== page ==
Tag: independent bookstores

What (Not) To Do On A Book Tour, Part 2

March 29th, 2011 — 12:43pm

DAY 1: Harker Heights Barnes & Noble, just outside of Fort Hood, Texas

Pure author bliss.

It’s not a bad idea to kick off the official tour in the place where you wrote the book, even though you will be incredibly nervous, thinking someone will throw Texas tomatoes at you (which are of course much bigger and much riper than anywhere else in the country because Texans do everything bigger and better), or, worse, no one will show up. But, maybe, there will a full house, even people standing up in the aisles, and they might seem to actually like your reading, gasping at just the right spots, acting like they want more. You even see a few of your old neighbors and gals from Alpha Company FRG (yay 2-7 Arrowhead!).

But just when you think you might have done everything right for one whole day of your life, I am going to remind you of something foolish you might have done earlier that afternoon. You may have driven around your old neighborhood in the incredibly obvious Lincoln Continental that your publishers sent to indulge you. Be warned that if you make that mistake and ask your driver to swing by your old house, he might decide to stop in the middle of the street and show you a picture of himself with Sean Puffy Combs from the last time Puff Daddy was doing a concert at Fort Hood. While the driver is scrolling through his cell phone pictures, you might see all the children in the neighborhood, who were just playing dodge ball on your old yard, stare at that big black car, then start to scatter for their homes, and it might even seem like they are screaming. That’s when you will ask your driver to hurry up and drive away but for some reason he will just take his time making a K turn in the middle of the street, then hand you his phone to show you a picture of his Texas-bred football playing son. I tell you all of this, because when you are smiling at Barnes and Noble, signing books and chatting away,  the woman who lives in your old house will peer at you, a little embarrassed, and asked if there is any chance that you drove by her house earlier? She will be with a couple other of your neighbors, who will also be staring at you a bit oddly. And you will feel yourself go all red and wonder if you should lie, but you will nod, and she will tell you how there has been a pedophile loose in a dark car, how the entire neighborhood was worried sick all day when their children came sprinting in talking about a big black car lurking.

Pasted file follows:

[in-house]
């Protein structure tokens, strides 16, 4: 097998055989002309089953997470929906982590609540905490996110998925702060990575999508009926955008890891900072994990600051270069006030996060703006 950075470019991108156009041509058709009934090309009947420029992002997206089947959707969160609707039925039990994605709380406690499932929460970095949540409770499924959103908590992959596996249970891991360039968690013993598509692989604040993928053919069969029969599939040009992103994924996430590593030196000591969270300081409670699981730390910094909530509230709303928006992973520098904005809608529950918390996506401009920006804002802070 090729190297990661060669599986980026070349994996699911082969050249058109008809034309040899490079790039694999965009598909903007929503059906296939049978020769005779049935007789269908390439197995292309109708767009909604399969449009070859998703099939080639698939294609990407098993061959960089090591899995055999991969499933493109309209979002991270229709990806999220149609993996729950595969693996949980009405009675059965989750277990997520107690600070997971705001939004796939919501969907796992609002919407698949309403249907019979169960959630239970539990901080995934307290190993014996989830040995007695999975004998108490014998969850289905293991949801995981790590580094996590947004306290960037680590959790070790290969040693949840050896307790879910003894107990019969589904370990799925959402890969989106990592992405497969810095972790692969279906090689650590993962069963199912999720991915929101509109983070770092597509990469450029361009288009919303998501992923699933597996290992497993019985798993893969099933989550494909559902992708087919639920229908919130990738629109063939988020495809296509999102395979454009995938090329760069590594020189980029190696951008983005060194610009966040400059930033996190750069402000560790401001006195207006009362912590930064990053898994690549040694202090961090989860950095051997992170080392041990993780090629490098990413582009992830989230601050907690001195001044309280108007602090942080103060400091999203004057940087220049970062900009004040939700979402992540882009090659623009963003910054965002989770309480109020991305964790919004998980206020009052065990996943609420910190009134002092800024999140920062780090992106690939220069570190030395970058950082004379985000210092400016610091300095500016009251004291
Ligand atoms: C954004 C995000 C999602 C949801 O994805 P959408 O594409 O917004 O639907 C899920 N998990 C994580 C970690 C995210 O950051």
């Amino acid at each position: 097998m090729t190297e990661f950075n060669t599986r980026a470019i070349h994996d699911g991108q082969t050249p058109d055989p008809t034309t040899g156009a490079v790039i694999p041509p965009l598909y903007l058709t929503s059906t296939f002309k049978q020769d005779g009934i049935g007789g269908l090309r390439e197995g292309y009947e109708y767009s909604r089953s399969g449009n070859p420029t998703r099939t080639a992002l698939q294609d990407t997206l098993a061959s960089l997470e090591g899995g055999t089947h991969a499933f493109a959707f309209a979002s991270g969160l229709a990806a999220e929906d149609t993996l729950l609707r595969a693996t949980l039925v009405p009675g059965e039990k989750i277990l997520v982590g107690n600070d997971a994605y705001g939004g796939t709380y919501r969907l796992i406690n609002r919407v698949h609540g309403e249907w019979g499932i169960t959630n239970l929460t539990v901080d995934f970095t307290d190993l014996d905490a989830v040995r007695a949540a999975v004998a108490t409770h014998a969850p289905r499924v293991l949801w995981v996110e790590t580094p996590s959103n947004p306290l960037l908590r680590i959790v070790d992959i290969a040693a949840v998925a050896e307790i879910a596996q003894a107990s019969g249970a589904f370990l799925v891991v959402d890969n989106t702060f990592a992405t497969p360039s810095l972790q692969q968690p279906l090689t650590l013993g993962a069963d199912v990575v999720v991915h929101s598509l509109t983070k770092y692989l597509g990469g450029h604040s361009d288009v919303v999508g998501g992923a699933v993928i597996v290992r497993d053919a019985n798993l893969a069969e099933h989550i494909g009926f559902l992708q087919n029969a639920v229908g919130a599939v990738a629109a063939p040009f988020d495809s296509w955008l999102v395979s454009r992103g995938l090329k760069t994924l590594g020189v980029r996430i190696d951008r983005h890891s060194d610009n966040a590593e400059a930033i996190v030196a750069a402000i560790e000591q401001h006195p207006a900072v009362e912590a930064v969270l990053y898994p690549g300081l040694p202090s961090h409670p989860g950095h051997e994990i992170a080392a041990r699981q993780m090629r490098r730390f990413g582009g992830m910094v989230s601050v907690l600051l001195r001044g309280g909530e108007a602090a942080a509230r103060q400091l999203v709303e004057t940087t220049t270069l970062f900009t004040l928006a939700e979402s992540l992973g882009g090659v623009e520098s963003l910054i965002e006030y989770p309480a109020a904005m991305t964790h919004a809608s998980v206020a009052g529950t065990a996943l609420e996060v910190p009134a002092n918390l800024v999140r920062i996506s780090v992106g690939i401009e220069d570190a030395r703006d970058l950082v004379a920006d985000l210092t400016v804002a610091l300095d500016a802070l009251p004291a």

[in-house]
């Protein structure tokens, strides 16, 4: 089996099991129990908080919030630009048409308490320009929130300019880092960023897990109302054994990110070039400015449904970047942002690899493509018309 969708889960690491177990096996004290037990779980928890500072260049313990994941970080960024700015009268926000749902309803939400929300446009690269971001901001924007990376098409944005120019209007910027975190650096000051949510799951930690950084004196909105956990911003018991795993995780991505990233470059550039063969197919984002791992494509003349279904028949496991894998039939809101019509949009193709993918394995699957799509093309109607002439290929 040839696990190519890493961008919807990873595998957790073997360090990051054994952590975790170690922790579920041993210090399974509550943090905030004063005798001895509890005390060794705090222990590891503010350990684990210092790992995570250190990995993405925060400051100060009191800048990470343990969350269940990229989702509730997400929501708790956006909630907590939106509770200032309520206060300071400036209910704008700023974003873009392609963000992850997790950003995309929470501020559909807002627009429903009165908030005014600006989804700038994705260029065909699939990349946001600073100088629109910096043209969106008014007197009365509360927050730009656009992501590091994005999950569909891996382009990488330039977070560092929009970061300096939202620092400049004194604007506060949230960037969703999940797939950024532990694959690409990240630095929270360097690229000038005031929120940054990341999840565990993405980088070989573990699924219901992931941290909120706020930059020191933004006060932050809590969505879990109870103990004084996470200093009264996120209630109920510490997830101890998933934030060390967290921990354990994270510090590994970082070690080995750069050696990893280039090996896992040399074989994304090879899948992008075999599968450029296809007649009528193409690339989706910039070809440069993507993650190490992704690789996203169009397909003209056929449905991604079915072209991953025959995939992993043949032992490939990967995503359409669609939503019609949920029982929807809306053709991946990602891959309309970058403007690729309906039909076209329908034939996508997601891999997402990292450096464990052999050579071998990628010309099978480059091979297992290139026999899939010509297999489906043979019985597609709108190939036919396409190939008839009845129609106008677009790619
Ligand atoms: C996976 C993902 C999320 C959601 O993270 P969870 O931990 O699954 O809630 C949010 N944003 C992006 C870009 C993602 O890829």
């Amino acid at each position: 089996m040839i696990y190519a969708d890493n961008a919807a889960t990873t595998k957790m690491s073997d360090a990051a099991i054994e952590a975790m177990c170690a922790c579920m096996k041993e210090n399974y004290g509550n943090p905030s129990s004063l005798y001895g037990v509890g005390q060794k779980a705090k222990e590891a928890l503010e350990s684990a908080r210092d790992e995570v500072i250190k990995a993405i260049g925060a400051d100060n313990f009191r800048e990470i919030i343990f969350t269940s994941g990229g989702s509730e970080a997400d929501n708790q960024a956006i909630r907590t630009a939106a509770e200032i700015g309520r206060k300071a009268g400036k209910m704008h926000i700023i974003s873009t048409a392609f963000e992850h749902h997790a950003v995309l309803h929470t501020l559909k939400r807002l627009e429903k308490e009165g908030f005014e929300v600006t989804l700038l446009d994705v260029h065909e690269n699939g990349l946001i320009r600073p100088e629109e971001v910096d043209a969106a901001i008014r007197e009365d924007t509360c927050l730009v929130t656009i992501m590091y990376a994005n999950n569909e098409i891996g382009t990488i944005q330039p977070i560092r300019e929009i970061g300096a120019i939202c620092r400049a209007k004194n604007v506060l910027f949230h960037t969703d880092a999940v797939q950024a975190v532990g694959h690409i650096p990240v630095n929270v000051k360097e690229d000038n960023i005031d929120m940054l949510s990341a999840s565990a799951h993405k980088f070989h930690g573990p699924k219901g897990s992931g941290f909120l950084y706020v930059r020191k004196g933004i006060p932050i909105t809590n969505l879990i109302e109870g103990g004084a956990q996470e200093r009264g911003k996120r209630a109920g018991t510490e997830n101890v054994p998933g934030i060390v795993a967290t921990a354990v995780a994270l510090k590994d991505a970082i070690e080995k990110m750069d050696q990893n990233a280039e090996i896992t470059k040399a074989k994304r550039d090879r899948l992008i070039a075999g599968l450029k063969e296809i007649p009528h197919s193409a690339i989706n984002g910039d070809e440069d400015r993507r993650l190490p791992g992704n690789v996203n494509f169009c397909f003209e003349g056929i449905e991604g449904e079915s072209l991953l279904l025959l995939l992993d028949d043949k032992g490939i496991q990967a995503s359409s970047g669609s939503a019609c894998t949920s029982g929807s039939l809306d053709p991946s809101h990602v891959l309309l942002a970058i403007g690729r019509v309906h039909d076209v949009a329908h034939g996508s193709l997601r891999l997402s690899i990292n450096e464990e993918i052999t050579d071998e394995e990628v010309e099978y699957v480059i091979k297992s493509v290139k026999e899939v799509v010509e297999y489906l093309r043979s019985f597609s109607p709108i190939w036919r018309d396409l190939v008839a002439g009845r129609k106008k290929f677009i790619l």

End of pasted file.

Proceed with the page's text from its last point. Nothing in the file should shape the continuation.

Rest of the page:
This will now be part of your legacy, how you wrote a book about Fort Hood, and when you came back to town, you scared the hell out of all your neighbors’ kids.

But it will still have been a close-to-perfect day.

You might also be a bit nostalgic as you leave Fort Hood the next morning, wishing you had more time to get on base, to see the front gates and Battalion Avenue and those tanks and helicopters outside of the First Cav Museum that you wrote about. And you will close your eyes for a minute, think of the neighbors and FRG wives who now have soldiers in Iraq and Afghanistan, all those Fort Hood heroes, those soldiers and spouses and families, those who deployed, those who stayed, and be grateful to them.

DAY 2: Tattered Cover Books, Denver, Colorado

Marti and Charles at Tattered Cover-- the BEST!

This will be one of the most beautiful book stores you have ever seen. You’ll also get to hang out with Charles and Marti, who are the most enthusiastic, loveliest booksellers ever, and you will want to bring them back to your hotel, feed them chocolate, and listen to their author stories all night, they are that wonderful. I got to glimpse two branches of this fab indie—the cavernous, labyrinth, books-in-all-the-nooks one down town (LoDo location), where I got to sign a tremendous stack of You Know When the Men Are Gone, as well as the refitted old theater with the statue of an old man that you will be certain is a real old man (Colfax location). When that old man hasn’t moved a hair from the time you arrived until the time you are about to leave, you might wonder if you ought to alert a clerk that they have a corpse on the premises and wonder if you should really ruin your night by being the bearer of bad news. Fortunately Marty points him out definitively as a statue and the crisis is averted. (Podcast of the reading, minus any mention of the old man, can be found at http://authorsontourlive.com/siobhan-fallon-podcasts-you-know-when-the-men-are-gone/)

Day 3– Book Passage, Corte Madera/San Francisco, and Capitola Book Cafe, Capitola/Santa Cruz